What Are Text or SMS Short Codes?
SMS short codes are abbreviated phone numbers (5-6 digits) that businesses use to opt in consumers to SMS marketing. Short codes are commonly used for product discounts, TV program voting, and charitable donations. These text codes are “short” by definition as they are meant to be easy to remember.
Short codes are a great SMS marketing tool, but they’re also used for awareness. If you’ve been using any type of device in the last few years, chances are, you’re quite familiar with those five or six digit numbers you may receive promotional SMS messages from. With the rise of smartphones in particular, text or SMS short codes have become more and more popular as businesses embrace the technologies that bring access to users’ fingertips easily and painlessly.
"Short codes are short phone numbers that are typically five or six digits long that can be used for SMS or MMS messages only."
Here’s an example short code used in the wild:
Short Codes and Geography
Short codes are not universal to every geography. For example, text short codes acquired in the U.S. need to be acquired separately of a short code in Canada. The CSCA (Common Short Code Administration) is the national body that governs short codes in the United States. In Canada, this is the CWTA (Canadian Wireless Telecommunications Association). If you’re located outside of either of these countries, you will be working with another governing body.
Opting In to Text or SMS Short Codes
To opt in to a short code message or distribution list, you will have to provide the SMS keyword for the opt-in. Think of it as the secret word you need when you knock on a door. The door won’t open for you unless you provide the opt-in word (LUCKY in the illustration above). The short code is then routed through SMS marketing software that validates the code and responds with a specific offer or opt-in confirmation.
If you receive an SMS via a short code from a provider you’ve opted in to and want to stop communications from, you can stop by replying with the word STOP. The sender is then obligated to cease all communications with you, just as a newsletter opt-out removes you from receiving any email communications that are unwanted.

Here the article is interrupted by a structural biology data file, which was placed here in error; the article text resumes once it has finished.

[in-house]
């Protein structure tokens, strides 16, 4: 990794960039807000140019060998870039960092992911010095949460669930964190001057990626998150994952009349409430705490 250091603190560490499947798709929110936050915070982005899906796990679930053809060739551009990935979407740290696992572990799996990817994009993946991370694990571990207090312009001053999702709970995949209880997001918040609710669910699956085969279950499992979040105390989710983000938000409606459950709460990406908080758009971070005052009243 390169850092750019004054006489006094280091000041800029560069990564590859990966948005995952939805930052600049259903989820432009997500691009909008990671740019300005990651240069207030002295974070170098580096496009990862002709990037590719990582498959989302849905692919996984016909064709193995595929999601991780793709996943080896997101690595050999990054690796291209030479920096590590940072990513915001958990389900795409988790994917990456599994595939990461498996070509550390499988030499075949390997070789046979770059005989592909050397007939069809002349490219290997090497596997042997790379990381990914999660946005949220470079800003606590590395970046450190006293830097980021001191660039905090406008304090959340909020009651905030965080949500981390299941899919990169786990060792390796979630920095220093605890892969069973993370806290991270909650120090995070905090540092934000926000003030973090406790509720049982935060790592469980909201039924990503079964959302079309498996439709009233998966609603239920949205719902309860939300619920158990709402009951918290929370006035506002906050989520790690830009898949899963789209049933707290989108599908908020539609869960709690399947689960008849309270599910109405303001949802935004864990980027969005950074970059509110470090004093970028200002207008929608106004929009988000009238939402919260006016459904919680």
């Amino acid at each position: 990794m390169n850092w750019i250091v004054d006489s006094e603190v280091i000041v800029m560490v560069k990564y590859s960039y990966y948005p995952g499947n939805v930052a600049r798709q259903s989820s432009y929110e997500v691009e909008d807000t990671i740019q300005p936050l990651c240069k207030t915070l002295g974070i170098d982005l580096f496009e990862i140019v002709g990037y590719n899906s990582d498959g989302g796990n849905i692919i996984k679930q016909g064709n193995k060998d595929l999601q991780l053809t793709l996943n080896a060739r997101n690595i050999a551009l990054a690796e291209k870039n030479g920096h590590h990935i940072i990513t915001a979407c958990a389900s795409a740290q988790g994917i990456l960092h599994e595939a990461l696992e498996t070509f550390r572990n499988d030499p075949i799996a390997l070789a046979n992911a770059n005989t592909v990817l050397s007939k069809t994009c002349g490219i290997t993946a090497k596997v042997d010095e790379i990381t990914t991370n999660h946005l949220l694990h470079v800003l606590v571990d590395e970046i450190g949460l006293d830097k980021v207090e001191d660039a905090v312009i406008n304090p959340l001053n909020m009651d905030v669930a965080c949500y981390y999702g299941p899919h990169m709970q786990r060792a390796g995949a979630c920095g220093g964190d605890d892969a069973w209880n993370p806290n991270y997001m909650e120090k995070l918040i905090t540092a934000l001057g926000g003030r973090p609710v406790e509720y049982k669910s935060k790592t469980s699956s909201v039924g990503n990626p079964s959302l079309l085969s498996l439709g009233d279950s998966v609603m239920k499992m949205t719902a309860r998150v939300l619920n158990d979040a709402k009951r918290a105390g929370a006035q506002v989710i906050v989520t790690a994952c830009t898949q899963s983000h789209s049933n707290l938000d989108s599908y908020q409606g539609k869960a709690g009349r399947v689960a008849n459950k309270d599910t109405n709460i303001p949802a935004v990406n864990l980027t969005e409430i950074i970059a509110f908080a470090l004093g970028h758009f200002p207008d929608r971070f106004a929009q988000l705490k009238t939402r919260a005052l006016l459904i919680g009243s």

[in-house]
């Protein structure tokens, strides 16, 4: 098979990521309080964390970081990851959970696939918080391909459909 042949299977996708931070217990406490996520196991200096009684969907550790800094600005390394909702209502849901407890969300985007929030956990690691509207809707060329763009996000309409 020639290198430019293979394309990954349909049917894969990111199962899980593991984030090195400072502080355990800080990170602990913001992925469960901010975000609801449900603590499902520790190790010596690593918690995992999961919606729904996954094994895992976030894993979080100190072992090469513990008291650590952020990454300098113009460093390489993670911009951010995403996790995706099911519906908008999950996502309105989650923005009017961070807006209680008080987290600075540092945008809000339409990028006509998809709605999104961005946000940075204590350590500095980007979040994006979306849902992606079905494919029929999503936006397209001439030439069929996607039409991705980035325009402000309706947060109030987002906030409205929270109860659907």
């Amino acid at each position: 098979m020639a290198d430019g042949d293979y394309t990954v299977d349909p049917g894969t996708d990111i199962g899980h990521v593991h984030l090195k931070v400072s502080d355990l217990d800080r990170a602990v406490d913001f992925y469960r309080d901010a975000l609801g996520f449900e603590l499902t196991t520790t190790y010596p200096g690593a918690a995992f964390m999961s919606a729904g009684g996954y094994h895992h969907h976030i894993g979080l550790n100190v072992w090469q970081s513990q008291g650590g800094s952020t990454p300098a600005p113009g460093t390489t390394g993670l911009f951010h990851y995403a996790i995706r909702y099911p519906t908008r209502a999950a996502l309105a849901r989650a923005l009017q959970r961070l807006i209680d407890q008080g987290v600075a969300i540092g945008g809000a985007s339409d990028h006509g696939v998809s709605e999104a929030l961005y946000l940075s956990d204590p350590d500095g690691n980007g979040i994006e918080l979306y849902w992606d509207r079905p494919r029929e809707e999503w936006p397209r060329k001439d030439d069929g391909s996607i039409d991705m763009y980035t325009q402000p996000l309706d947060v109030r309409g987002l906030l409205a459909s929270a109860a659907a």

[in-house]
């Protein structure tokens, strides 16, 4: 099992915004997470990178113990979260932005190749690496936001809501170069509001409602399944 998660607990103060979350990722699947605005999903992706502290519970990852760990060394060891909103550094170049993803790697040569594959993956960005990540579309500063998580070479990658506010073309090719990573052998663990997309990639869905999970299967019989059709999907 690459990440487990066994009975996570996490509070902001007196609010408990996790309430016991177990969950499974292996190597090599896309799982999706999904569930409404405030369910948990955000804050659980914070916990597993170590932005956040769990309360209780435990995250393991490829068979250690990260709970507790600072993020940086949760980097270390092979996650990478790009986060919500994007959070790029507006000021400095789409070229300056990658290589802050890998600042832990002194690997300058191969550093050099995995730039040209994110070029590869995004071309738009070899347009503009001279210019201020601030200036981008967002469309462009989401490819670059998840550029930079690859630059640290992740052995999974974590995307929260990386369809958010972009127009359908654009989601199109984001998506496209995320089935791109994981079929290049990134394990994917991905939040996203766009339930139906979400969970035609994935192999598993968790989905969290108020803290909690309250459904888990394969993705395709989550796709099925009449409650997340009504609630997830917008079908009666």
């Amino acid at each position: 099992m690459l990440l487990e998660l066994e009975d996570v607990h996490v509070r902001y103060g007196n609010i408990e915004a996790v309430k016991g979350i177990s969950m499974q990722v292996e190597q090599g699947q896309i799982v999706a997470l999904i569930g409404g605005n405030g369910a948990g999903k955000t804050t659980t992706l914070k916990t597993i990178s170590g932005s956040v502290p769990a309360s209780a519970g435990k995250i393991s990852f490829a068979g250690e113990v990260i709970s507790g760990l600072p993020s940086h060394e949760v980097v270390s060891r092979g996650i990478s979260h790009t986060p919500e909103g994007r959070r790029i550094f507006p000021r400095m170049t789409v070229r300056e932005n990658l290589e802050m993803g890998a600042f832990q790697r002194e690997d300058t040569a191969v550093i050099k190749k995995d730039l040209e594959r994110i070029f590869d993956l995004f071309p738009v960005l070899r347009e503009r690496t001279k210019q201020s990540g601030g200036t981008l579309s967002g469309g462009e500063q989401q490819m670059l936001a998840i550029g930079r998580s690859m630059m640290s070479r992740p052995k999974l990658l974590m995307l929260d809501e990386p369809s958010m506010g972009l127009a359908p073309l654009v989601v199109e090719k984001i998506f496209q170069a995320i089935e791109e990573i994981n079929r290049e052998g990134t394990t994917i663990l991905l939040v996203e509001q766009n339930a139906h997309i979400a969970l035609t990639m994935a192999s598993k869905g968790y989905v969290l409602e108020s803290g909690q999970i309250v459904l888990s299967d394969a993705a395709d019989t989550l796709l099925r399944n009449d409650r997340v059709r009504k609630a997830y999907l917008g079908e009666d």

Sharing Short Codes
Some short codes are shared for a cost savings benefit. For example, it is possible that a single number represents multiple entities, such as a local office supply store and another local pet shop (ours, as you can tell, is 555888). This is why the opt-in is so important, as it informs the SMS marketing software provider which entity the user is opting in to.
Acquiring a Text or SMS Short Code
When it comes to short codes, you may want a vanity one, which is a number that you’ve chosen (if available). On the other hand, since vanity codes cost twice as much to lease, you may prefer a random short code; those numbers cannot be changed. All short codes take 12–15 weeks to be approved by the governing body and the various telecom carriers.
Oh and yes, we said the word “lease.” That’s because businesses do not own SMS short codes. Companies like ours lease them out to businesses and help them get started with text messaging. If you elect to use our short code, 555888, we’d be renting you the keyword.
Here are three fun SMS short codes:
- 40404 is the short code you can use to communicate with Twitter. You must have a Twitter account and ensure it’s associated with your phone number
- If you are on a public computer, want to log in to Facebook, and don’t want to type your password on a shared machine, you can request a temporary password by texting “otp” to 32665. You’ll receive an 8-character passcode that is only valid for the next 20 minutes
- As you know, SimpleTexting has a vanity short code that is easy to remember—555888